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Penguin Random House merger: Why is the government suing?

Some tech analysts are a bit baffled by the move and, subsequently, the DOJ’s priorities.

Penguin Random House merger: Why is the government suing?
[Source Images: Karolina Grabowska/Pexels; cottonbro/Pexels]

The Justice Department on Tuesday filed a lawsuit against publisher Penguin Random House that seeks to block its proposed merger with rival Simon & Schuster. It’s one of the Biden administration’s first big antitrust challenges, and it alleges Penguin’s acquisition would give it too much control over what books are published in America and how much authors get paid.

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Antitrust activists have been buoyed by the new administration’s more aggressive swing at corporate consolidation, but they may be surprised to see it so concerned about a merger in book publishing. Notwithstanding, the industry is undeniably dominated by a select few—Penguin and Simon & Schuster, plus NewsCorp’s HarperCollins, Hachette, and Macmillan—and it has entered a period of increasing concentration. Hachette just bought Workman Publishing (of What to Expect When You’re Expecting and 1,000 Places to See Before You Die fame), and back in May, Lord of the Rings publisher Houghton Mifflin Harcourt became part of HarperCollins.

Yet even after these mergers, those publishers were no match for Penguin. It controls 300 imprints globally, and accounts for 21% of all U.S. book sales each year. Meanwhile, Simon & Schuster is America’s third-largest publisher, cranking out about 2,000 titles a year under 3 dozen imprints, or about 6% of the U.S.’s total annual book sales.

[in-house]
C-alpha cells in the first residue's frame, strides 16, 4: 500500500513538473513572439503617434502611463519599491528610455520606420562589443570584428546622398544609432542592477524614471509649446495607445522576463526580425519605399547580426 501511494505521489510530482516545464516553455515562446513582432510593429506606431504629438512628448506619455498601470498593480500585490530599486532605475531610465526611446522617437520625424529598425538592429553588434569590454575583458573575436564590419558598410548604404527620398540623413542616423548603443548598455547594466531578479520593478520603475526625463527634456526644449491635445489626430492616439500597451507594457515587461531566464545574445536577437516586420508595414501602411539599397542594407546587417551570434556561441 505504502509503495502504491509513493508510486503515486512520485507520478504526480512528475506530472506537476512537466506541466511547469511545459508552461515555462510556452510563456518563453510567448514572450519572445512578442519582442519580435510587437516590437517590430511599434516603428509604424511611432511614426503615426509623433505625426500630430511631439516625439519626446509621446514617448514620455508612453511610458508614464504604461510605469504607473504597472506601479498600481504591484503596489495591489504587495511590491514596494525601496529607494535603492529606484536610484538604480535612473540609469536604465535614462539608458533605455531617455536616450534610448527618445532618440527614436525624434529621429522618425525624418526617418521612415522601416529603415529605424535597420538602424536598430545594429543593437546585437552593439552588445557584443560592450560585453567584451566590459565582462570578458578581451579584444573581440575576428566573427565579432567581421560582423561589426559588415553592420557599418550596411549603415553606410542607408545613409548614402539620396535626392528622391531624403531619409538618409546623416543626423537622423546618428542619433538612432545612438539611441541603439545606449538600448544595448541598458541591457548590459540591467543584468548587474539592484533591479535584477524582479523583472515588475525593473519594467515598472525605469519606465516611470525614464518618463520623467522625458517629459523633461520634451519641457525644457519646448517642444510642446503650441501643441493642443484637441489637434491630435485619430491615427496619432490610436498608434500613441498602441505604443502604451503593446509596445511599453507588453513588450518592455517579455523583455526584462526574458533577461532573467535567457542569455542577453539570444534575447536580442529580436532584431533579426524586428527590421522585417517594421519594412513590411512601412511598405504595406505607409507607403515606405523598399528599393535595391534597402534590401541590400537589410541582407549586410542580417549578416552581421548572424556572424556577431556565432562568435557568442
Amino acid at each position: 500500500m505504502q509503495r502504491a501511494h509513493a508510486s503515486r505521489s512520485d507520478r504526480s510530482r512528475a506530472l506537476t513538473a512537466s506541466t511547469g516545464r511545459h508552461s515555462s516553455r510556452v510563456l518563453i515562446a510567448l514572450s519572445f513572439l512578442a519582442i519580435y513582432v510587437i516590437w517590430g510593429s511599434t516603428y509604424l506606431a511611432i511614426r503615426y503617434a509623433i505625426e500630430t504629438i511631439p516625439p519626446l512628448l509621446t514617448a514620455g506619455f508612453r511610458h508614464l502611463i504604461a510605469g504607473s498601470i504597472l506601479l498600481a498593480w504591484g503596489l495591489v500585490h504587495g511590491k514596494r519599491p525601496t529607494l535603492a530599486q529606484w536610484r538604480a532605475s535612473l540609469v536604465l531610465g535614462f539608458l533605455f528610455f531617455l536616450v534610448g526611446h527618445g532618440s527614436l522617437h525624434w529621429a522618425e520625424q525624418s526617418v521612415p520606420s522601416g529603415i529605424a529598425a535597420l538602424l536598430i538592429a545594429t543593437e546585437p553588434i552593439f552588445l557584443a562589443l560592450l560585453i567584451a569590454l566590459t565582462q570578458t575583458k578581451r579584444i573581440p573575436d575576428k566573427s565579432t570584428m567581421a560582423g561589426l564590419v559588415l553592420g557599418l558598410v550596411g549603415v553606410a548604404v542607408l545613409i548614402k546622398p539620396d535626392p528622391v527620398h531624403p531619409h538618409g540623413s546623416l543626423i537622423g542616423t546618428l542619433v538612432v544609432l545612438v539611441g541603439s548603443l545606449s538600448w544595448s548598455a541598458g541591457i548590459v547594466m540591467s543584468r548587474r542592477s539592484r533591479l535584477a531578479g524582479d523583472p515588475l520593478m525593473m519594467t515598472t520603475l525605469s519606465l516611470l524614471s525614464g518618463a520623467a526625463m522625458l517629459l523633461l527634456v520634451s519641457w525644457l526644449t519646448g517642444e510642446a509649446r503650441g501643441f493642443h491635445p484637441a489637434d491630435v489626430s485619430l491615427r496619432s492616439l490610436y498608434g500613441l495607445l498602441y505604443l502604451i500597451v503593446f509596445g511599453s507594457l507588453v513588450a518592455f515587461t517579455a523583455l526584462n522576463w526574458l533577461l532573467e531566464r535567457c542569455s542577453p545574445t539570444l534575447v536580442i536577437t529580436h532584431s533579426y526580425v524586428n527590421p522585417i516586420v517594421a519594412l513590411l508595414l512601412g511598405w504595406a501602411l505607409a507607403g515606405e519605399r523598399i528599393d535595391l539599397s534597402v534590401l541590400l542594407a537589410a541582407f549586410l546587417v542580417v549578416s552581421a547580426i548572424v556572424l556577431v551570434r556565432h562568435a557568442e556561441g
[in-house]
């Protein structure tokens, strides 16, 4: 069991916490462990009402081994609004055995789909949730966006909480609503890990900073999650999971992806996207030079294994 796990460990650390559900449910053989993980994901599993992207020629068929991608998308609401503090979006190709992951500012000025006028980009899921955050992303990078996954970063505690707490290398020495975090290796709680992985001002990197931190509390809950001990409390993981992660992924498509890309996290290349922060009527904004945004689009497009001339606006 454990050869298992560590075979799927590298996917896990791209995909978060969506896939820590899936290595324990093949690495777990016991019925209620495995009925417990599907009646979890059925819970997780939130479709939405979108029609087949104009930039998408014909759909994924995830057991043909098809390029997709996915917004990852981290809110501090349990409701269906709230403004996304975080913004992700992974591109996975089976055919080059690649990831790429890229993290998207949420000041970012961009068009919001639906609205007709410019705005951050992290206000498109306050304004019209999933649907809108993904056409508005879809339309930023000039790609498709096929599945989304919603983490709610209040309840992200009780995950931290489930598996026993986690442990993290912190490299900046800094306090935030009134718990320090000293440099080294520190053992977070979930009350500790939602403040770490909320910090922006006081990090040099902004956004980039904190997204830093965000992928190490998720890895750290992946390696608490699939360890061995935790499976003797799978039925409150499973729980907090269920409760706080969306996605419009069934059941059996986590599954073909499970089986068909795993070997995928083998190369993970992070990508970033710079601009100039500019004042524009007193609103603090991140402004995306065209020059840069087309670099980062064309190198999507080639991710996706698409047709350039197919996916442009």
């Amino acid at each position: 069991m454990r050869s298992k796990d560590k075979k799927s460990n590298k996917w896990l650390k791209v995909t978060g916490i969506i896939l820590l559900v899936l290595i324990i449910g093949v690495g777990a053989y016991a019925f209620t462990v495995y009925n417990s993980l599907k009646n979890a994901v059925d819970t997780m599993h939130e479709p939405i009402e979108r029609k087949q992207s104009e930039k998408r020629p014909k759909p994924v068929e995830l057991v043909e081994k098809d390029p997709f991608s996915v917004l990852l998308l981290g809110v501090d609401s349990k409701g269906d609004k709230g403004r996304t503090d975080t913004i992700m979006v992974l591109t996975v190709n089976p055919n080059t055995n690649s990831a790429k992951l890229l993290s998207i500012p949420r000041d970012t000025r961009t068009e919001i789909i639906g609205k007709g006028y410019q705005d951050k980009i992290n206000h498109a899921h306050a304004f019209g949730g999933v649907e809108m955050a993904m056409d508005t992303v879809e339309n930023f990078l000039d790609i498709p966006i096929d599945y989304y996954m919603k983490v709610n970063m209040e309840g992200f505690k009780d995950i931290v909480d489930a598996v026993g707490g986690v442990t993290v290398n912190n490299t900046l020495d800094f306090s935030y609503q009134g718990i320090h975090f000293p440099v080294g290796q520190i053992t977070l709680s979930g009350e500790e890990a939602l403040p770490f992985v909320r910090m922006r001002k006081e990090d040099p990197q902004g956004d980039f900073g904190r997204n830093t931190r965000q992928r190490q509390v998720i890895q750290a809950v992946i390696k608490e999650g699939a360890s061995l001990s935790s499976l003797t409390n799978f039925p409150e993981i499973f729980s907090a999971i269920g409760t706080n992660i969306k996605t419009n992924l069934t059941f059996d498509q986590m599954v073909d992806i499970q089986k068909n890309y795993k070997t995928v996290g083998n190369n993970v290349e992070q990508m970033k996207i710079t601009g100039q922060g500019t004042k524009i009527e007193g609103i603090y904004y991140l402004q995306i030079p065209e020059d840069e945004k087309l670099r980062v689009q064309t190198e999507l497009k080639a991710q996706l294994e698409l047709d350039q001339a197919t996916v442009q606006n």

The DOJ wasn’t cool with that amount of firepower being under one roof: “If the world’s largest book publisher is permitted to acquire one of its biggest rivals, it will have unprecedented control over this important industry,” Attorney General Merrick Garland said in a statement. “American authors and consumers will pay the price of this anticompetitive merger—lower advances for authors and ultimately fewer books and less variety for consumers.” Rather than focus solely on the possible harm to consumers, the DOJ is making the case that their merger would hurt authors through what’s known as a monopsony—something that exists when one company becomes the dominant buyer of a service or good versus the dominant producer like in a monopoly.

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Some tech analysts are a bit baffled by the move and, subsequently, the DOJ’s priorities—though the Biden administration’s answer may be that, in its mind anyway, this is an easier fight than taking on Big Tech.

Penguin is vowing to “fight vigorously” against the government’s challenge. According to the New York Times, Daniel Petrocelli has been hired to represent the company in court. He’s the lawyer who defeated the DOJ when it tried to thwart AT&T and Time Warner’s $100 billion merger in 2017, and also won the wrongful-death lawsuit against O.J. Simpson back in the ’90s.

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